October 1, 2013

How much might a government shutdown cost? Plenty, history says


The estimated cost of the two federal government shutdowns in fiscal 1996 was more than $1.4 billion ($2.1 billion in today’s dollars).

You might assume that a shutdown of the federal government, which started to take effect Tuesday, would at least save taxpayers some money, even if it meant they couldn’t visit the National Zoo or get someone from the Small Business Administration on the phone. But you’d be wrong, according to the Office of Management and Budget.

The OMB, in a 1996 letter cited in a recent Congressional Research Service report, estimated the cost of the two government shutdowns in late 1995 and early 1996 (26 full days in total) at “over $1.4 billion.” Adjusted for inflation, that’s $2.1 billion in current dollars.

Much of that sum, wrote University of Maryland-Baltimore County political science professor Roy Meyers in 1997, was for back pay granted to furloughed federal workers — in other words, “what the government paid for the outputs it largely did not get on time.” It’s unknown whether federal workers would get any back pay after the government reopened for business  this time around.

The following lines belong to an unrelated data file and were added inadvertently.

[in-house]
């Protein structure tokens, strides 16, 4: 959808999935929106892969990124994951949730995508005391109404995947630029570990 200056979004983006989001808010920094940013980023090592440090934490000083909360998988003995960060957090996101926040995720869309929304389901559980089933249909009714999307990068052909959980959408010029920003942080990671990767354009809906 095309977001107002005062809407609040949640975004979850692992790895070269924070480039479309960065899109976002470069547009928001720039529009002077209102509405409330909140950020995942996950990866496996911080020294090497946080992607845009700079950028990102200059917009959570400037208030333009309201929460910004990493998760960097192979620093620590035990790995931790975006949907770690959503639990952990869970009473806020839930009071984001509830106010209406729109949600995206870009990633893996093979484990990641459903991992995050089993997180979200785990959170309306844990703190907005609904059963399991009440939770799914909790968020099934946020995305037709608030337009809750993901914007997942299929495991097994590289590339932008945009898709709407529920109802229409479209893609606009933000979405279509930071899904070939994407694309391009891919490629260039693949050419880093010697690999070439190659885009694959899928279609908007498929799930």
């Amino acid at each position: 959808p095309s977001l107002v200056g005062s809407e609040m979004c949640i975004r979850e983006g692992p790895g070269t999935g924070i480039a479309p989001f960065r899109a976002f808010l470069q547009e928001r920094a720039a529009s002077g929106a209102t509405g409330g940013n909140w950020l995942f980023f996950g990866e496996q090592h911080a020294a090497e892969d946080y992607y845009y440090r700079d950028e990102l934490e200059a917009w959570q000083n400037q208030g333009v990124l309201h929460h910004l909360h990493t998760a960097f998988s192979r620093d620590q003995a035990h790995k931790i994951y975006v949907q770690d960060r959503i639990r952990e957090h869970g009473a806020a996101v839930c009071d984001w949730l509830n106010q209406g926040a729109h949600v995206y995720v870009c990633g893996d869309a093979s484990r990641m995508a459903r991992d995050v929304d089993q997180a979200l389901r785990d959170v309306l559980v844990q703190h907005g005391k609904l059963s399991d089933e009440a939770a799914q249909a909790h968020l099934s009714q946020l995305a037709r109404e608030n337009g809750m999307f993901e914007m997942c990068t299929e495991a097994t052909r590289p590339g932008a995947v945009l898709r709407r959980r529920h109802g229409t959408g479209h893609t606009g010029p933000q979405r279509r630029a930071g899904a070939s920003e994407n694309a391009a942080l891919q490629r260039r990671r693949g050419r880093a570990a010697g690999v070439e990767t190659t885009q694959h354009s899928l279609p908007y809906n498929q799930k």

But, Meyers continued, simply looking at salaries and other input costs may understate a shutdown’s real impact: “Was the cost to the economy [of delayed economic data from the Bureau of Labor Statistics and the Bureau of Economic Analysis] only the salaries and expenses of collecting this data, or was it greater? Did delayed IRS revenue collections cost more than the bill for paying auditors for taking a long Christmas break? What were the costs to those citizens who had to delay their enrollment for benefits, or to those who changed vacation plans due to closed national parks or unavailable passports?”

Category: Daily Number

Topics: Government Spending and the Deficit

  1. Photo of Drew DeSilver

    is a senior writer at Pew Research Center.


  1. Darryl4 years ago

    It’s sad the general population does not realize the US economy is like a string of dominos. Topple one and it bumps into the next and so on. A company like Harris Corporation gets more than 50% of its sales from the government. An extended shut down could cause the company to layoff. These laid off workers buy homes,groceries,clothing, buy insurance, entertainment etc. Depending on the concentration of workers, any reduction of sales affects all those that supply these goods and services and their communities. It reduces the tax base. Reduced sales then trickle up to suppliers and manufacturers. Proving a point economically can due as much damage as not to do anything at all. But the question remains, who is the point supposed to be proven to and what is their point?

  2. Ron4 years ago

    What percentage of voting citizens realize that those government employes on furlough have previously been paid for there time off?

  3. paratrooper4 years ago

    It probably wouldn’t cost so much if they didn’t pay the workers for the time they didn’t work!